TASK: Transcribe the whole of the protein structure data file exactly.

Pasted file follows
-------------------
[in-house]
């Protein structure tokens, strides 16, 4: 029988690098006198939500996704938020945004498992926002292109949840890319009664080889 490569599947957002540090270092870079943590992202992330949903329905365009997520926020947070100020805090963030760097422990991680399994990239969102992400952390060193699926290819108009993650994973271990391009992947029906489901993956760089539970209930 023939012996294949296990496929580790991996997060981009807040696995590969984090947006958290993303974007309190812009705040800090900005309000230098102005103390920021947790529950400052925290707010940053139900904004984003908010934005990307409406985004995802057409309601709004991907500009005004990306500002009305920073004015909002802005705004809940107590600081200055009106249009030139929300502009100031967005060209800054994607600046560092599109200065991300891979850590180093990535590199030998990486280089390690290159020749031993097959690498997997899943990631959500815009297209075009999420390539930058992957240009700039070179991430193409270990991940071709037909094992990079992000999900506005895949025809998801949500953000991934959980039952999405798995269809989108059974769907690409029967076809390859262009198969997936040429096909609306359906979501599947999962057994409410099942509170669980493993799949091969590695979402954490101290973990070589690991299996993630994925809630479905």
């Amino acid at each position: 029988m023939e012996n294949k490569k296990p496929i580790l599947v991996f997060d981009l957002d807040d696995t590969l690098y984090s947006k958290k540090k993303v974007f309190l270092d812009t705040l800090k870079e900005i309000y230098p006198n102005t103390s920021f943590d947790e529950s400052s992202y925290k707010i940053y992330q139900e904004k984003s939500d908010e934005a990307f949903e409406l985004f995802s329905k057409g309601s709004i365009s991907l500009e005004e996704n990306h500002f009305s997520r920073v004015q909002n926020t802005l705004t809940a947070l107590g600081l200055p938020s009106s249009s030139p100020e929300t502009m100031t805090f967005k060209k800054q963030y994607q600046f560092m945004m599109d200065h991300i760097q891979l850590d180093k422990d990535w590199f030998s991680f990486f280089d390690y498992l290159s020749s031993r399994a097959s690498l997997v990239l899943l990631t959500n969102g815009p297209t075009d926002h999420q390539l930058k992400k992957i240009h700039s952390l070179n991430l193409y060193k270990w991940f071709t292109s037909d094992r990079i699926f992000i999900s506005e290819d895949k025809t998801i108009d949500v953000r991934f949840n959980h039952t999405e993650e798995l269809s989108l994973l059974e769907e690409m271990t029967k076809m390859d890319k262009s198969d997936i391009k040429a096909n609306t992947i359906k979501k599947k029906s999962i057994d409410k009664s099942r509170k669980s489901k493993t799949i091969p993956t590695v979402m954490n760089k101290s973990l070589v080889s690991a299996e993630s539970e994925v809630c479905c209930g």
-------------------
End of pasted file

[in-house]
């Protein structure tokens, strides 16, 4: 029988690098006198939500996704938020945004498992926002292109949840890319009664080889 490569599947957002540090270092870079943590992202992330949903329905365009997520926020947070100020805090963030760097422990991680399994990239969102992400952390060193699926290819108009993650994973271990391009992947029906489901993956760089539970209930 023939012996294949296990496929580790991996997060981009807040696995590969984090947006958290993303974007309190812009705040800090900005309000230098102005103390920021947790529950400052925290707010940053139900904004984003908010934005990307409406985004995802057409309601709004991907500009005004990306500002009305920073004015909002802005705004809940107590600081200055009106249009030139929300502009100031967005060209800054994607600046560092599109200065991300891979850590180093990535590199030998990486280089390690290159020749031993097959690498997997899943990631959500815009297209075009999420390539930058992957240009700039070179991430193409270990991940071709037909094992990079992000999900506005895949025809998801949500953000991934959980039952999405798995269809989108059974769907690409029967076809390859262009198969997936040429096909609306359906979501599947999962057994409410099942509170669980493993799949091969590695979402954490101290973990070589690991299996993630994925809630479905």
């Amino acid at each position: 029988m023939e012996n294949k490569k296990p496929i580790l599947v991996f997060d981009l957002d807040d696995t590969l690098y984090s947006k958290k540090k993303v974007f309190l270092d812009t705040l800090k870079e900005i309000y230098p006198n102005t103390s920021f943590d947790e529950s400052s992202y925290k707010i940053y992330q139900e904004k984003s939500d908010e934005a990307f949903e409406l985004f995802s329905k057409g309601s709004i365009s991907l500009e005004e996704n990306h500002f009305s997520r920073v004015q909002n926020t802005l705004t809940a947070l107590g600081l200055p938020s009106s249009s030139p100020e929300t502009m100031t805090f967005k060209k800054q963030y994607q600046f560092m945004m599109d200065h991300i760097q891979l850590d180093k422990d990535w590199f030998s991680f990486f280089d390690y498992l290159s020749s031993r399994a097959s690498l997997v990239l899943l990631t959500n969102g815009p297209t075009d926002h999420q390539l930058k992400k992957i240009h700039s952390l070179n991430l193409y060193k270990w991940f071709t292109s037909d094992r990079i699926f992000i999900s506005e290819d895949k025809t998801i108009d949500v953000r991934f949840n959980h039952t999405e993650e798995l269809s989108l994973l059974e769907e690409m271990t029967k076809m390859d890319k262009s198969d997936i391009k040429a096909n609306t992947i359906k979501k599947k029906s999962i057994d409410k009664s099942r509170k669980s489901k493993t799949i091969p993956t590695v979402m954490n760089k101290s973990l070589v080889s690991a299996e993630s539970e994925v809630c479905c209930g």